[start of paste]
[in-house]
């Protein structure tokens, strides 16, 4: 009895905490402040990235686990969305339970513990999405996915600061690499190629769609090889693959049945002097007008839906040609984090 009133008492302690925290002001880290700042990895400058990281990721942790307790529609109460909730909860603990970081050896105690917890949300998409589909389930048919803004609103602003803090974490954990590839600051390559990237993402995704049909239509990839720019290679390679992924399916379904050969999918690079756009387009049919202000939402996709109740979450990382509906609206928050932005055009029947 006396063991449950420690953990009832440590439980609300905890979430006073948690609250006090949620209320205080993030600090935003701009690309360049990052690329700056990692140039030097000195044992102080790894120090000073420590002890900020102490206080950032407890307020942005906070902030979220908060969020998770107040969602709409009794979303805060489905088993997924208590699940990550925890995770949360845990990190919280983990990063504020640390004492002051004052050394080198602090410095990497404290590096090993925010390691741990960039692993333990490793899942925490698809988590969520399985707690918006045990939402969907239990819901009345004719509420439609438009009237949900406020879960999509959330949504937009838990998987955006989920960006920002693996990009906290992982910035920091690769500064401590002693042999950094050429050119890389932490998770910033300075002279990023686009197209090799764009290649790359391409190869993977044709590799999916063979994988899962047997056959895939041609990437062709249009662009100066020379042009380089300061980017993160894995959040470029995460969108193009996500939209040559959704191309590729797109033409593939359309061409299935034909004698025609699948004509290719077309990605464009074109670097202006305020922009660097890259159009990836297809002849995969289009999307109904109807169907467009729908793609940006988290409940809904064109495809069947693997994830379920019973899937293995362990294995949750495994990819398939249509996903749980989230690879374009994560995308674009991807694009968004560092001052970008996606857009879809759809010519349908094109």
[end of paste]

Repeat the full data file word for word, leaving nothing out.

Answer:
[in-house]
């Protein structure tokens, strides 16, 4: 009895905490402040990235686990969305339970513990999405996915600061690499190629769609090889693959049945002097007008839906040609984090 009133008492302690925290002001880290700042990895400058990281990721942790307790529609109460909730909860603990970081050896105690917890949300998409589909389930048919803004609103602003803090974490954990590839600051390559990237993402995704049909239509990839720019290679390679992924399916379904050969999918690079756009387009049919202000939402996709109740979450990382509906609206928050932005055009029947 006396063991449950420690953990009832440590439980609300905890979430006073948690609250006090949620209320205080993030600090935003701009690309360049990052690329700056990692140039030097000195044992102080790894120090000073420590002890900020102490206080950032407890307020942005906070902030979220908060969020998770107040969602709409009794979303805060489905088993997924208590699940990550925890995770949360845990990190919280983990990063504020640390004492002051004052050394080198602090410095990497404290590096090993925010390691741990960039692993333990490793899942925490698809988590969520399985707690918006045990939402969907239990819901009345004719509420439609438009009237949900406020879960999509959330949504937009838990998987955006989920960006920002693996990009906290992982910035920091690769500064401590002693042999950094050429050119890389932490998770910033300075002279990023686009197209090799764009290649790359391409190869993977044709590799999916063979994988899962047997056959895939041609990437062709249009662009100066020379042009380089300061980017993160894995959040470029995460969108193009996500939209040559959704191309590729797109033409593939359309061409299935034909004698025609699948004509290719077309990605464009074109670097202006305020922009660097890259159009990836297809002849995969289009999307109904109807169907467009729908793609940006988290409940809904064109495809069947693997994830379920019973899937293995362990294995949750495994990819398939249509996903749980989230690879374009994560995308674009991807694009968004560092001052970008996606857009879809759809010519349908094109």